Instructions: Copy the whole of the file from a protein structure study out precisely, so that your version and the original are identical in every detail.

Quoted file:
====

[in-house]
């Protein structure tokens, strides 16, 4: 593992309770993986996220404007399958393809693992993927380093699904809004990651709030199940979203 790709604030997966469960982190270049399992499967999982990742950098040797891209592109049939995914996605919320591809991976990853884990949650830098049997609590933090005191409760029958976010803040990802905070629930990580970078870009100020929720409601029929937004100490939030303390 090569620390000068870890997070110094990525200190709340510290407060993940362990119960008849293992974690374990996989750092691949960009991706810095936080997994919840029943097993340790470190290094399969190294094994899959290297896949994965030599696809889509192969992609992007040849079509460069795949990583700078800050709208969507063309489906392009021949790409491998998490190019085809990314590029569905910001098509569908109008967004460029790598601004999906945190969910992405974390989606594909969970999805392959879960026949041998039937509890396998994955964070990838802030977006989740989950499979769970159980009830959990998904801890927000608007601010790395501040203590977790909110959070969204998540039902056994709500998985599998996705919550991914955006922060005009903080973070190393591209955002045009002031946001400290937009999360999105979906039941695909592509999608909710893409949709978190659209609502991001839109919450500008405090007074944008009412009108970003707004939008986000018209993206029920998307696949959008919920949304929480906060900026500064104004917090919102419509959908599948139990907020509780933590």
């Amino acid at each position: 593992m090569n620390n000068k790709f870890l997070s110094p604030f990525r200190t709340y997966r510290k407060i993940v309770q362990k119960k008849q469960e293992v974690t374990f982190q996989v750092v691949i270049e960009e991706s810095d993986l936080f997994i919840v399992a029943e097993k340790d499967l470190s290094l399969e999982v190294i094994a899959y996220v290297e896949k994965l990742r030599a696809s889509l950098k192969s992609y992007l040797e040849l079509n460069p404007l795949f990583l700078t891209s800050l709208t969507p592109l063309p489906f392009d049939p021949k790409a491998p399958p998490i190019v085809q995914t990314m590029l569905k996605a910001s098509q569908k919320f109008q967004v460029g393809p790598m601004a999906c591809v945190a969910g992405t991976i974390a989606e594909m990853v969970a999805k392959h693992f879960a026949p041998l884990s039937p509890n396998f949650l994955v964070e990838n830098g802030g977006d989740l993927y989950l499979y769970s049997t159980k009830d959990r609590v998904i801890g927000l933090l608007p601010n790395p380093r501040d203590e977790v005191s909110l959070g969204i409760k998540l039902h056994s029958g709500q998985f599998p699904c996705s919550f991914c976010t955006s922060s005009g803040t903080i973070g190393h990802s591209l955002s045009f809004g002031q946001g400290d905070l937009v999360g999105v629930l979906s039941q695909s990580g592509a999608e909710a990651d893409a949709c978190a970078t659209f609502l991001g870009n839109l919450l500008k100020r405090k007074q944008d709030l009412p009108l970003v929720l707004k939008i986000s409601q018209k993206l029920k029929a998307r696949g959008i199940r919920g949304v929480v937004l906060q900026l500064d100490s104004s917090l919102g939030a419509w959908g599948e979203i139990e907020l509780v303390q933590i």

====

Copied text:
[in-house]
């Protein structure tokens, strides 16, 4: 593992309770993986996220404007399958393809693992993927380093699904809004990651709030199940979203 790709604030997966469960982190270049399992499967999982990742950098040797891209592109049939995914996605919320591809991976990853884990949650830098049997609590933090005191409760029958976010803040990802905070629930990580970078870009100020929720409601029929937004100490939030303390 090569620390000068870890997070110094990525200190709340510290407060993940362990119960008849293992974690374990996989750092691949960009991706810095936080997994919840029943097993340790470190290094399969190294094994899959290297896949994965030599696809889509192969992609992007040849079509460069795949990583700078800050709208969507063309489906392009021949790409491998998490190019085809990314590029569905910001098509569908109008967004460029790598601004999906945190969910992405974390989606594909969970999805392959879960026949041998039937509890396998994955964070990838802030977006989740989950499979769970159980009830959990998904801890927000608007601010790395501040203590977790909110959070969204998540039902056994709500998985599998996705919550991914955006922060005009903080973070190393591209955002045009002031946001400290937009999360999105979906039941695909592509999608909710893409949709978190659209609502991001839109919450500008405090007074944008009412009108970003707004939008986000018209993206029920998307696949959008919920949304929480906060900026500064104004917090919102419509959908599948139990907020509780933590």
């Amino acid at each position: 593992m090569n620390n000068k790709f870890l997070s110094p604030f990525r200190t709340y997966r510290k407060i993940v309770q362990k119960k008849q469960e293992v974690t374990f982190q996989v750092v691949i270049e960009e991706s810095d993986l936080f997994i919840v399992a029943e097993k340790d499967l470190s290094l399969e999982v190294i094994a899959y996220v290297e896949k994965l990742r030599a696809s889509l950098k192969s992609y992007l040797e040849l079509n460069p404007l795949f990583l700078t891209s800050l709208t969507p592109l063309p489906f392009d049939p021949k790409a491998p399958p998490i190019v085809q995914t990314m590029l569905k996605a910001s098509q569908k919320f109008q967004v460029g393809p790598m601004a999906c591809v945190a969910g992405t991976i974390a989606e594909m990853v969970a999805k392959h693992f879960a026949p041998l884990s039937p509890n396998f949650l994955v964070e990838n830098g802030g977006d989740l993927y989950l499979y769970s049997t159980k009830d959990r609590v998904i801890g927000l933090l608007p601010n790395p380093r501040d203590e977790v005191s909110l959070g969204i409760k998540l039902h056994s029958g709500q998985f599998p699904c996705s919550f991914c976010t955006s922060s005009g803040t903080i973070g190393h990802s591209l955002s045009f809004g002031q946001g400290d905070l937009v999360g999105v629930l979906s039941q695909s990580g592509a999608e909710a990651d893409a949709c978190a970078t659209f609502l991001g870009n839109l919450l500008k100020r405090k007074q944008d709030l009412p009108l970003v929720l707004k939008i986000s409601q018209k993206l029920k029929a998307r696949g959008i199940r919920g949304v929480v937004l906060q900026l500064d100490s104004s917090l919102g939030a419509w959908g599948e979203i139990e907020l509780v303390q933590i």